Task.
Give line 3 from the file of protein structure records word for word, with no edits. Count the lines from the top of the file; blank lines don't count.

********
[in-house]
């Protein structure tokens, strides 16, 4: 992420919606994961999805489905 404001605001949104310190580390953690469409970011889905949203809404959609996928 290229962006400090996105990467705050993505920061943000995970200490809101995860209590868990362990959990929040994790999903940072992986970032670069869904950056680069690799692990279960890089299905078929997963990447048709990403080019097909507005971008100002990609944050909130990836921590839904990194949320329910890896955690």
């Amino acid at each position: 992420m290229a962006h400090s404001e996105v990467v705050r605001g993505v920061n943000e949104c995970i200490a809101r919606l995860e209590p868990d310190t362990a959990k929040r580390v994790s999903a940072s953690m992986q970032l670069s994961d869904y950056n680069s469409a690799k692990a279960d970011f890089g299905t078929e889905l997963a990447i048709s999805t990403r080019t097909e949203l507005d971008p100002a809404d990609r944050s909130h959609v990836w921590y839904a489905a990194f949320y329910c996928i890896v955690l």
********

């Amino acid at each position: 992420m290229a962006h400090s404001e996105v990467v705050r605001g993505v920061n943000e949104c995970i200490a809101r919606l995860e209590p868990d310190t362990a959990k929040r580390v994790s999903a940072s953690m992986q970032l670069s994961d869904y950056n680069s469409a690799k692990a279960d970011f890089g299905t078929e889905l997963a990447i048709s999805t990403r080019t097909e949203l507005d971008p100002a809404d990609r944050s909130h959609v990836w921590y839904a489905a990194f949320y329910c996928i890896v955690l």